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Rough Cuts | Mindanao provinces deserve GSIS loans, too

There is no truth to reports that what led the Commission on Elections (COMELEC) to allow couples Alan Peter Cayetano-Lani Cayetano, and Rep. Suharto “Teng” Mangudadatu-Bai Mariam Lim Sangki-Mangudadatu to run as representatives of the first and second districts of Taguig (for the former), and for governor of Sultan Kudarat and Maguindanao (for the latter) was that the two couples have their houses constructed on the boundaries of the areas concerned.

Meaning half of the house of the Cayetano couple stands on the first district and the other half on the second district of Taguig City. As for the Mangundadatus half of their house stands on Sultan Kudarat side and half on the Maguindanao area. Each of the spouses stays on the portion of the house that is situated on the province/districts they ran.

Well, such thought is, as we said, simply a product of our stressed mind thinking of how some politicians make a mockery of our election laws.

Of course we know that it only takes one to register as voter in an area to qualify him to run for public office in that particular province, district, city or municipality.

But what a way for a political family to control areas of their choice by letting spouses, sons, daughters and other relatives run in every political unit there is.

Again who is to blame for this? The framers of the 1987 Constitution of course and the lawmakers who passed every enabling law for certain provisions of the Charter including the country’s electoral processes.

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We read in a national broadsheet report on the Government Service Insurance System (GSIS) granting some kind of calamity loans to farmers in Mindoro Provinces whose livelihood was affected by the El Nino.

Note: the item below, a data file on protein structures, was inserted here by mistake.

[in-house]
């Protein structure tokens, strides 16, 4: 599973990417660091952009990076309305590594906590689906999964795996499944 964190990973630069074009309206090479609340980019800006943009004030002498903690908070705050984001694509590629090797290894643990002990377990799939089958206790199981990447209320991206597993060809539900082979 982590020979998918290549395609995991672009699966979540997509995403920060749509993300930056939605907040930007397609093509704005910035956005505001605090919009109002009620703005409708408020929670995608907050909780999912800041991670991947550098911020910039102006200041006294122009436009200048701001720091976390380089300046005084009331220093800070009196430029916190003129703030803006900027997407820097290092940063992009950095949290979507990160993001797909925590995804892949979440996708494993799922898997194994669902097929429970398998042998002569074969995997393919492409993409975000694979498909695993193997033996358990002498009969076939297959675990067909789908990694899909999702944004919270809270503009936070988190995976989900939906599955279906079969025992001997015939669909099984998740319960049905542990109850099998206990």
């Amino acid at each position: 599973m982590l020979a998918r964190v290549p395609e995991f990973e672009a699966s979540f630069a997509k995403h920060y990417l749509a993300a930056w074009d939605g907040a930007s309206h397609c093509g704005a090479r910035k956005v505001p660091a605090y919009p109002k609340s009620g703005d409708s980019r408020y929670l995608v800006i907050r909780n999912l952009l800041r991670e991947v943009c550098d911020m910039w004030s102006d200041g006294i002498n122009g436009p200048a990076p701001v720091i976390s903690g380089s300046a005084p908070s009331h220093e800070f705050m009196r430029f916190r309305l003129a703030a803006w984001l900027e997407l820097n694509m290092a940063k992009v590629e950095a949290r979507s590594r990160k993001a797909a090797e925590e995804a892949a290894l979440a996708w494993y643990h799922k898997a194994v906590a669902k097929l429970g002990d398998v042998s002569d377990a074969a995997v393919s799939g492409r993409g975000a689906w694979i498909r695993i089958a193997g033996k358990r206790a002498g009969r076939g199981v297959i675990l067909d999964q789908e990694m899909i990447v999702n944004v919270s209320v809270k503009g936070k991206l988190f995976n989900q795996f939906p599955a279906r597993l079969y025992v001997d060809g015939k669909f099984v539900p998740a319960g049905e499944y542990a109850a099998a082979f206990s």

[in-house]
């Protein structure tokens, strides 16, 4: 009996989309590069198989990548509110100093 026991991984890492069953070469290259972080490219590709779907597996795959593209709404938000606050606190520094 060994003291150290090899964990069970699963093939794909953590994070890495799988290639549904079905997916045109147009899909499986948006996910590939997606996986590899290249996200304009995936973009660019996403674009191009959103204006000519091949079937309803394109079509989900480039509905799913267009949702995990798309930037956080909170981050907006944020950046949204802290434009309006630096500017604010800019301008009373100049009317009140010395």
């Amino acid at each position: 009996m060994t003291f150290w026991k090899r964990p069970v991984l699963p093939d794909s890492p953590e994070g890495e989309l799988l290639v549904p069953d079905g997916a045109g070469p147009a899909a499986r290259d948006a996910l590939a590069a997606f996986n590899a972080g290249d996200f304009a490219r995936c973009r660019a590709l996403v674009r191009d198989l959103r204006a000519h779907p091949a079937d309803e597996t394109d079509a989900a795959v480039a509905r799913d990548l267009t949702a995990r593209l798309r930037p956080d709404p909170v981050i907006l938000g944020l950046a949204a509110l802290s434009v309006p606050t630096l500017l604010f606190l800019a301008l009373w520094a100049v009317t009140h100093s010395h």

That’s one welcome news especially for the farmers of the island provinces. But why not extend the loan grants to other areas badly affected by the long drought? Mindanao has its own share of provinces that are hit by the long dry season. Davao del Sur and Davao Occidental are only two of the Mindanao areas that were hit and its agricultural productivity diminished to the maximum.

Did not the GSIS local offices in Mindanao see the impact of the El Nino in this southern Philippine island?
Or, do the offices of the government pension firm in this part of the country need to wait for the local government executives to bend their knees to seek the agency’ assistance to the farmers’ affected?
How can the keepers of the pension funds of government workers be so uncaring?

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The Technical Education Skills Development Authority (TESDA) is now launching its Search for Outstanding Tech-Voc Partners.

This early we are recommending for the nomination of Davao Light and Power Co. to the plum. Over the last four years the Aboitiz-owned power utility has been giving its best to support TESDA in developing the youth in terms of providing them technical skills associated to the power industry. It has partnered with TESDA in advancing electrical installation skills to students in various Davao City public high schools. The company has even gone to remote places to train out-of-school youths on electrical installation discipline.

And late last year the power utility constructed a training facility for future electricians right inside the compound of TESDA in Tibungco, Davao City.

With all those who will pass the portal of that training facility given the needed national certification Davao will surely have no dearth of highly skilled electricians when the present crop will be retiring or have gone abroad for greener pasture.

We therefore have no doubt that should Davao Light be nominated it can hurdle the qualifying requirements to make it to the award.
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